This version of Windows Server has reduced capability compared to other versions, but it does allow the Seagate NAS to join an existing domain. And this ultimately is the point of this server, it provides a quick and simple way of offering a large amount of storage to your existing domain based Windows users. No fuss.

Monitoring Tool

Seagate provide a System Monitor tool with greatly helps with the management of the NAS.

Seagate NAS - Home

The home screen is  a quick view to all the major NAS functions, and can be a first stop when monitoring the NAS’ health.

Seagate NAS - Monitoring - System

First in the Monitoring section is System. This confirms the processor and memory we have on board, and gives useful information about its usage, fan speed and temperature etc.

Seagate NAS - Monitoring - Disks

The Disks area is a bit more useful, giving details of the hard disk models, capacities and temperature. When a physical disk is selected, details of the Storage Pool usage is given beneath.

Seagate NAS - Monitoring - NetworkSeagate NAS - Monitoring - Network (teamed)

Network gives connection specifics of the two Ethernet ports. As with the disks section, selecting the specific Ethernet port gives unique details for that port. The second picture shows how this screen changes if the NIC teaming is enabled on the two Ethernet ports.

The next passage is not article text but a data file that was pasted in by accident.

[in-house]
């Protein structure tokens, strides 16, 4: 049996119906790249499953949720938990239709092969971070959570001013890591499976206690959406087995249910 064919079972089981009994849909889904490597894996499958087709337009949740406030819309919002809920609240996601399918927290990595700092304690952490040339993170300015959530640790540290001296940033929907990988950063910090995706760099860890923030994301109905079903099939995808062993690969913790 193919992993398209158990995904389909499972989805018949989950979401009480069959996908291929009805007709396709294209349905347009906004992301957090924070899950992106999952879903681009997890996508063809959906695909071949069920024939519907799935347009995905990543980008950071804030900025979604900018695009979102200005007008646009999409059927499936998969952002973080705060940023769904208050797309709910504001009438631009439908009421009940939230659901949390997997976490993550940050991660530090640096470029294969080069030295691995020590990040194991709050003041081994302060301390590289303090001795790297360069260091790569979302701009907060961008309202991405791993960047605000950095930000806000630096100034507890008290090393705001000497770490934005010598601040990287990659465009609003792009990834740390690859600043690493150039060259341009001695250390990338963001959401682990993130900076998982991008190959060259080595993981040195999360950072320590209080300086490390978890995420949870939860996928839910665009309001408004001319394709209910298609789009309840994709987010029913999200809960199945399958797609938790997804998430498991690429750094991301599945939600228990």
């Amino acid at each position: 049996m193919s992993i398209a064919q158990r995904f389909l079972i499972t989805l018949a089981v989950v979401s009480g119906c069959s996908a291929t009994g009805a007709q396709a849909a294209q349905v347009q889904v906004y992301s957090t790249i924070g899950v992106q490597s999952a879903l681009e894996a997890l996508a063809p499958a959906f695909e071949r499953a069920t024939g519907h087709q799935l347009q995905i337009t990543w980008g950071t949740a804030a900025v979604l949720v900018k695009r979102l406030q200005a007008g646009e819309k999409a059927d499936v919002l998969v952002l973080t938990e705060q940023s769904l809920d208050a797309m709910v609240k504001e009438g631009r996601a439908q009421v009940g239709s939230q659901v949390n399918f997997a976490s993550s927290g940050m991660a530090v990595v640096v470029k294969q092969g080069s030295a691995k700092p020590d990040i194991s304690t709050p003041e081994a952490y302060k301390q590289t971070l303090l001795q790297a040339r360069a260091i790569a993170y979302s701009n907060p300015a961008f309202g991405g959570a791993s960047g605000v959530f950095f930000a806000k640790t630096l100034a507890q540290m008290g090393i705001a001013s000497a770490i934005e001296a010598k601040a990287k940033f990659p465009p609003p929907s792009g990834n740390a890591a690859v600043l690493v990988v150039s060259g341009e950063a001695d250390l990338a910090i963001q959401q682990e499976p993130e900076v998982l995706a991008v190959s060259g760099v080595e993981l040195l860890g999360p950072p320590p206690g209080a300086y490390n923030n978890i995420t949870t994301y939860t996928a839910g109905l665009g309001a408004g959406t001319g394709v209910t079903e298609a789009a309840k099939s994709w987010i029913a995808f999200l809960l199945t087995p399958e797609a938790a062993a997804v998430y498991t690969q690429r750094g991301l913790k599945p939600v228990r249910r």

Seagate NAS - Storage - Overview

Dropping down to the Storage section, the Overview area gives details of all of the servers partitions, and which physical disks are included in the partition or storage group.

Seagate NAS - Storage - C:Seagate NAS - Storage - D:

If more details are needed, you are able to drill down into each of the partitions, and get a graphic representation of which of the servers drive bays holds that physical disk.

Seagate NAS - Storage - Failed disk

As a test, the NAS was brought up with a drive removed to simulate a failed disk.  If this was a real situation, it is very clear which of the drives is not working.

Seagate NAS - DisksSeagate NAS - Storage Pool

For greater control over the Storage Pool, you must leave the Seagate application, and use the familiar Windows Server Manager application.

Seagate NAS - Failed Disk

Here is the Server Managers view of the simulated disk failure. Because the array was created at RAID-5, there was no loss of service or data whilst the disk was removed.

Verdict

Seagate NAS - Front

Out of the box, the NAS was configured using Windows Storage Pools in RAID-5. As there is no hardware RAID on this server, you are free to configure the Storage Pools however you want, or even simply use a JBOD configuration. The supplied hard disks are NAS optimised, so should be suited to the rigours of life in a small office environment.

The inclusion of the USM slot is an interesting addition, and will find favour for anybody who needs a simple and elegant way of mobilising large volumes of data.

This is a no nonsense business NAS, designed to increase the storage capacity of any small branch office which already uses a Windows domain. With plenty of RAM, adequate processor performance and NIC teaming on offer, basic file serving duties look to be no problem to it.

Seagate NAS - Side

Seagate Business Storage Windows Server 4-Bay NAS